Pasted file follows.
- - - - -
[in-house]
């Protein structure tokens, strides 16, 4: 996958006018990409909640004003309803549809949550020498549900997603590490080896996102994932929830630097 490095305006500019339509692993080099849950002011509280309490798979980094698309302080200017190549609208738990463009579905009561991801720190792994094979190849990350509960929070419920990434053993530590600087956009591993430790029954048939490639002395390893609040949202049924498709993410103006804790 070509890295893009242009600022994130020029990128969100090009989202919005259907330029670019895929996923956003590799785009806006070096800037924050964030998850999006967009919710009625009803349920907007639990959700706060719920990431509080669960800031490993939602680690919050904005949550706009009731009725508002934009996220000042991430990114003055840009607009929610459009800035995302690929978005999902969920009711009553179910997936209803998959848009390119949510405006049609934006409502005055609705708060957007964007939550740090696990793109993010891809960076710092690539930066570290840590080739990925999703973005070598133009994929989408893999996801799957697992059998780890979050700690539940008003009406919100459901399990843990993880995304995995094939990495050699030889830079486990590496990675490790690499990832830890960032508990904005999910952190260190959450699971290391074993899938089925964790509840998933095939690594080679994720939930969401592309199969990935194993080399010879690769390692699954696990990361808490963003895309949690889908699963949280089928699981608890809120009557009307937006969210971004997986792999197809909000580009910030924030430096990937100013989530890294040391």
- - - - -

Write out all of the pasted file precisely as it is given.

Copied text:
[in-house]
């Protein structure tokens, strides 16, 4: 996958006018990409909640004003309803549809949550020498549900997603590490080896996102994932929830630097 490095305006500019339509692993080099849950002011509280309490798979980094698309302080200017190549609208738990463009579905009561991801720190792994094979190849990350509960929070419920990434053993530590600087956009591993430790029954048939490639002395390893609040949202049924498709993410103006804790 070509890295893009242009600022994130020029990128969100090009989202919005259907330029670019895929996923956003590799785009806006070096800037924050964030998850999006967009919710009625009803349920907007639990959700706060719920990431509080669960800031490993939602680690919050904005949550706009009731009725508002934009996220000042991430990114003055840009607009929610459009800035995302690929978005999902969920009711009553179910997936209803998959848009390119949510405006049609934006409502005055609705708060957007964007939550740090696990793109993010891809960076710092690539930066570290840590080739990925999703973005070598133009994929989408893999996801799957697992059998780890979050700690539940008003009406919100459901399990843990993880995304995995094939990495050699030889830079486990590496990675490790690499990832830890960032508990904005999910952190260190959450699971290391074993899938089925964790509840998933095939690594080679994720939930969401592309199969990935194993080399010879690769390692699954696990990361808490963003895309949690889908699963949280089928699981608890809120009557009307937006969210971004997986792999197809909000580009910030924030430096990937100013989530890294040391």